Wolf Alice seems to have mastered the art of experimentation and varied sounds in a scene that has been plagued by bland repetition in recent years. Rising from the grimy grey of London, they have evolved into one of the biggest names in rock to have come from Britain in years, effortlessly leading the Britrock revival. Consisting of singer/guitarist Ellie Rowsell, guitarist Joff Oddie, bassist Theo Ellis, and drummer Joel Amey, Wolf Alice’s wide range of sound is synonymous with the unique personalities of each member. Frontwoman Ellie Rowsell is surprisingly timid and soft-spoken when the music stops, yet also displays a certain endearing quirky confidence. Joff Oddie comes across as a man who values music above all, not giving much importance to the other theatrics of being a band member. In contrast, Theo Ellis is the life of the band; hilarious and charismatic, and looking like he could’ve been part of the Sex Pistols back in the day, he’s been known to rock a striking fluffy pink guitar strap, and occasionally glitter and eyeliner onstage – when he feels like it of course. And finally, Joel Amey brings an overall chill, vintage vibe to the band, which is emphasised in his love for flowy floral blouses and vintage trousers (as shown in an interview with Beats 1)
Although the band was first formed in 2010, it wasn’t until 2015 that they released their first full-length album, titled My Love is Cool. Some reviewers were quick to label them as 90’s-nostalgic grunge wannabes, but as time progressed many became fond of their complex sound which, upon closer inspection, was arguably distinct to Wolf Alice themselves. It was in this album that their willingness to experiment with genres was properly revealed, and shot them into fame with hits like ‘Bros‘, ‘Fluffy‘, ‘Giant Peach‘ and ‘You’re a Germ‘. Rowsell’s sweet and shouty voice that coupled with delightfully grimy instrumentals shot Wolf Alice into the limelight as thousands flocked to various gigs and festivals to watch them perform, and in 2016 they won Best Live Band at the NME Awards.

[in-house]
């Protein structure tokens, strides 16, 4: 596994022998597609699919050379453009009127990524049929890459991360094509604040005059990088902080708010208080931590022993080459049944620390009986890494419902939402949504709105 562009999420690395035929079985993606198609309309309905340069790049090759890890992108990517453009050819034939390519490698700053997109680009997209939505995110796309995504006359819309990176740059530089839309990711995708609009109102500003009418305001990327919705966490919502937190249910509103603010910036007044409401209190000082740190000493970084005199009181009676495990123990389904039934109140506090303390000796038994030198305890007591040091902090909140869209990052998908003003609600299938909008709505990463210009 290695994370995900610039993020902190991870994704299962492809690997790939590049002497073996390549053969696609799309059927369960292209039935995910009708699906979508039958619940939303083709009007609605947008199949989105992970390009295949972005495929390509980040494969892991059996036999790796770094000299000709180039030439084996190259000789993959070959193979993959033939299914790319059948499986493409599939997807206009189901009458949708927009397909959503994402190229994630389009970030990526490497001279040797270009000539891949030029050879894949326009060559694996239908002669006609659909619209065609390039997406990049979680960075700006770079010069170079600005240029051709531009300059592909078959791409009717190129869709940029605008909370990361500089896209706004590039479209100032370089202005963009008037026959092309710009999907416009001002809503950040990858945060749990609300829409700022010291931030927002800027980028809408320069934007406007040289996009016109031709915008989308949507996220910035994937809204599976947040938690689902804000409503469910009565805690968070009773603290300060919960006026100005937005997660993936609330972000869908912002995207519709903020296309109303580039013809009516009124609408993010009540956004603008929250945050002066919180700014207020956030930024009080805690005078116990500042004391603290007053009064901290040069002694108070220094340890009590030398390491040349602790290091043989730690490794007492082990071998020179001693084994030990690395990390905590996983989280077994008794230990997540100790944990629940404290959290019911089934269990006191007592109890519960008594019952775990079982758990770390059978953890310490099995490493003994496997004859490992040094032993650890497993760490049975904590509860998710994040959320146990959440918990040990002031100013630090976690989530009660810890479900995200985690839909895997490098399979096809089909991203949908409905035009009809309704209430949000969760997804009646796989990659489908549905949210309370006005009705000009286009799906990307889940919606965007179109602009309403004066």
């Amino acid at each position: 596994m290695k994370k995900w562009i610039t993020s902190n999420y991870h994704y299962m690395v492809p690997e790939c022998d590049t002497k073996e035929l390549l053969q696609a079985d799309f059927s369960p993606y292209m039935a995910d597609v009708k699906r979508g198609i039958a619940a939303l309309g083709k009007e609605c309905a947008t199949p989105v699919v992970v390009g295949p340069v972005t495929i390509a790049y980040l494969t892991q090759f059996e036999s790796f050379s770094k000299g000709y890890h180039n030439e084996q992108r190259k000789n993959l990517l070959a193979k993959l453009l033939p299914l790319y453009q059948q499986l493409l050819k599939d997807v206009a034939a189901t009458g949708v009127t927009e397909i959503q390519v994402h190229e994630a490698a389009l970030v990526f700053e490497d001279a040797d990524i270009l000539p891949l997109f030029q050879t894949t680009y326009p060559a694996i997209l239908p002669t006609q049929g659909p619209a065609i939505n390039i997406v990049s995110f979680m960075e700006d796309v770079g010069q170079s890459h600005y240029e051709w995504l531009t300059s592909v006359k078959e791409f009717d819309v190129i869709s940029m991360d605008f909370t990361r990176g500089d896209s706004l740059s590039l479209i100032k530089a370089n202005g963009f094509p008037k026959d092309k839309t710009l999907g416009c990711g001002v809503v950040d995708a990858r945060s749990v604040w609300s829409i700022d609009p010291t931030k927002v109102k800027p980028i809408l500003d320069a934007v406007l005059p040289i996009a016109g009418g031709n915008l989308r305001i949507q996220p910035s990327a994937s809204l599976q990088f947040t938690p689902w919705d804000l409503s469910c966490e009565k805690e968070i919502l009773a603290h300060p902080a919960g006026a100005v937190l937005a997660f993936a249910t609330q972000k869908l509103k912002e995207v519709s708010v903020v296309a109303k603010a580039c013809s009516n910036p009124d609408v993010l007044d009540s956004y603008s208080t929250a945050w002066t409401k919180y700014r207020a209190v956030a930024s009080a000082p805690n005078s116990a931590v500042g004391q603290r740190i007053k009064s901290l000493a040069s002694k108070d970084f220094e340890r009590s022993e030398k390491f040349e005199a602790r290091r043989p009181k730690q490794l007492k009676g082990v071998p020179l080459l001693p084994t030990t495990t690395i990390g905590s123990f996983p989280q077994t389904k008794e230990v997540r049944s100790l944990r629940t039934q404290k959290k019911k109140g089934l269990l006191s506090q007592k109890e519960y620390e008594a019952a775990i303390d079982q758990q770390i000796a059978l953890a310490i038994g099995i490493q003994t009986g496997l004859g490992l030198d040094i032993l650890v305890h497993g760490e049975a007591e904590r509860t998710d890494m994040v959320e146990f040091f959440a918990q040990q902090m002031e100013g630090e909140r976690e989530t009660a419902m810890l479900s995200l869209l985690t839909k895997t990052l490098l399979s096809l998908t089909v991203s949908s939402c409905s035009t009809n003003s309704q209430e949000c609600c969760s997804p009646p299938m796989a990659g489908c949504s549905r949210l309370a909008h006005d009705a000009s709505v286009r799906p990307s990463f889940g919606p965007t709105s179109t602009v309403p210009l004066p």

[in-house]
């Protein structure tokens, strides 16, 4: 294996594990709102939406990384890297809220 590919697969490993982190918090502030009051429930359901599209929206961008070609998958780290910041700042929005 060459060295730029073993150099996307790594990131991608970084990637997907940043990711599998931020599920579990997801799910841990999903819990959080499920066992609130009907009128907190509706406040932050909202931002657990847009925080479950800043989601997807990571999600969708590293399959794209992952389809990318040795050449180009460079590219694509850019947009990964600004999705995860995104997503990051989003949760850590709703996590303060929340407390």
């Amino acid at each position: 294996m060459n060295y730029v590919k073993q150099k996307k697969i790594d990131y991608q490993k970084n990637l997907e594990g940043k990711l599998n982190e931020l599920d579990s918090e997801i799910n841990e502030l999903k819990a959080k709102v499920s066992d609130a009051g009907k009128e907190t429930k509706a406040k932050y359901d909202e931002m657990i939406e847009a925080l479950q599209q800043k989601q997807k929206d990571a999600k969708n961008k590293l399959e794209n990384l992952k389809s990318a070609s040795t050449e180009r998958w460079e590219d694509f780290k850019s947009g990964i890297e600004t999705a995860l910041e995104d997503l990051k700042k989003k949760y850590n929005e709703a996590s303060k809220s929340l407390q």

Two years after their first album, Wolf Alice returns with Visions of a Life, an album way more ambitious and courageous than their last. The band released Yuk Foo as their first single, a ragingly loud track that shocked many who wondered whether this new era would see a heavier side to Wolf Alice’s sound. However, the band later assured that their sound will remain varied with the release of other, more melodic singles prior to the album’s release such as ‘Heavenward‘, which is also the opening song of the album. Buzzing shoegaze instrumentals soar in-between the soft echoes of Rowsell’s voice as she sings of a friend who had passed away. Although the premise is sad, the lyrics are positive and filled with acceptance as seen in the lines “I’m gonna celebrate you forever / And long to see you when it’s my turn / Go heavenward / Like all Earth angels should.”
Following after is Yuk Foo, a stark contrast to Heavenward. In an interview with Vevo, Rowsell explains that the song was left raw and unrefined to reflect the pure emotion that was captured in it. Undoubtedly the angriest song on the album, Yuk Foo does feel like a completely unfiltered emotional explosion as Rowsell’s voice shifts between apathetic monotony and fierce yelling with crashing instrumentals and heavy distortion to match. The anger is also evident in the lyrics as Rowsell has abandoned her usual poetic complexity to focus on her anger; “You bore me / You bore me to death, well deplore me / No I don’t give a s**t”. ‘Beautifully Unconventional‘ shifts the mood from furious to pleasant and introduces a retro pop vibe with playful guitars bouncing under Rowsell’s voice as she sings with whimsy; “Hannah! She lives! She breathes! / She’s beautifully unconventional / She seems to be from the best place in the world / Must be the best place in the world“.